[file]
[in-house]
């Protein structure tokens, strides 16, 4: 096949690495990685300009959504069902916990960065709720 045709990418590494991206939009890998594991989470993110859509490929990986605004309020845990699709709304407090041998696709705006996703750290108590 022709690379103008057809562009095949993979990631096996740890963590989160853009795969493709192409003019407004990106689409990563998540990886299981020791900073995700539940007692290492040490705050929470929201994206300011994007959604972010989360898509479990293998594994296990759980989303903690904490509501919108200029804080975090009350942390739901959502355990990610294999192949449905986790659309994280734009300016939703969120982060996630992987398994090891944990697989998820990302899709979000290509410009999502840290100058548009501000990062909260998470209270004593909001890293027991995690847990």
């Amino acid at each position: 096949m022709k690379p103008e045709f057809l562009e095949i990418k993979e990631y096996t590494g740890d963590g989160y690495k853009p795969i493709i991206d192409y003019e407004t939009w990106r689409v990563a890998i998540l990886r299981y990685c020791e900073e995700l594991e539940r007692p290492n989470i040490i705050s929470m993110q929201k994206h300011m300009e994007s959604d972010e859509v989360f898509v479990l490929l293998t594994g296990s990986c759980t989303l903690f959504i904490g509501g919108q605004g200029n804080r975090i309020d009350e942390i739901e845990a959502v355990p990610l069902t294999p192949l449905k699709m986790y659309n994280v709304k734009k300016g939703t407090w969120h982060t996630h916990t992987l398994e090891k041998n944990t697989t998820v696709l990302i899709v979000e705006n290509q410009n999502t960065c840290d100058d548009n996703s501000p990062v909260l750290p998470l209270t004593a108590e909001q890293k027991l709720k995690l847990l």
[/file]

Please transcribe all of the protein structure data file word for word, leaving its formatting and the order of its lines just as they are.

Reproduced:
[in-house]
């Protein structure tokens, strides 16, 4: 096949690495990685300009959504069902916990960065709720 045709990418590494991206939009890998594991989470993110859509490929990986605004309020845990699709709304407090041998696709705006996703750290108590 022709690379103008057809562009095949993979990631096996740890963590989160853009795969493709192409003019407004990106689409990563998540990886299981020791900073995700539940007692290492040490705050929470929201994206300011994007959604972010989360898509479990293998594994296990759980989303903690904490509501919108200029804080975090009350942390739901959502355990990610294999192949449905986790659309994280734009300016939703969120982060996630992987398994090891944990697989998820990302899709979000290509410009999502840290100058548009501000990062909260998470209270004593909001890293027991995690847990």
């Amino acid at each position: 096949m022709k690379p103008e045709f057809l562009e095949i990418k993979e990631y096996t590494g740890d963590g989160y690495k853009p795969i493709i991206d192409y003019e407004t939009w990106r689409v990563a890998i998540l990886r299981y990685c020791e900073e995700l594991e539940r007692p290492n989470i040490i705050s929470m993110q929201k994206h300011m300009e994007s959604d972010e859509v989360f898509v479990l490929l293998t594994g296990s990986c759980t989303l903690f959504i904490g509501g919108q605004g200029n804080r975090i309020d009350e942390i739901e845990a959502v355990p990610l069902t294999p192949l449905k699709m986790y659309n994280v709304k734009k300016g939703t407090w969120h982060t996630h916990t992987l398994e090891k041998n944990t697989t998820v696709l990302i899709v979000e705006n290509q410009n999502t960065c840290d100058d548009n996703s501000p990062v909260l750290p998470l209270t004593a108590e909001q890293k027991l709720k995690l847990l």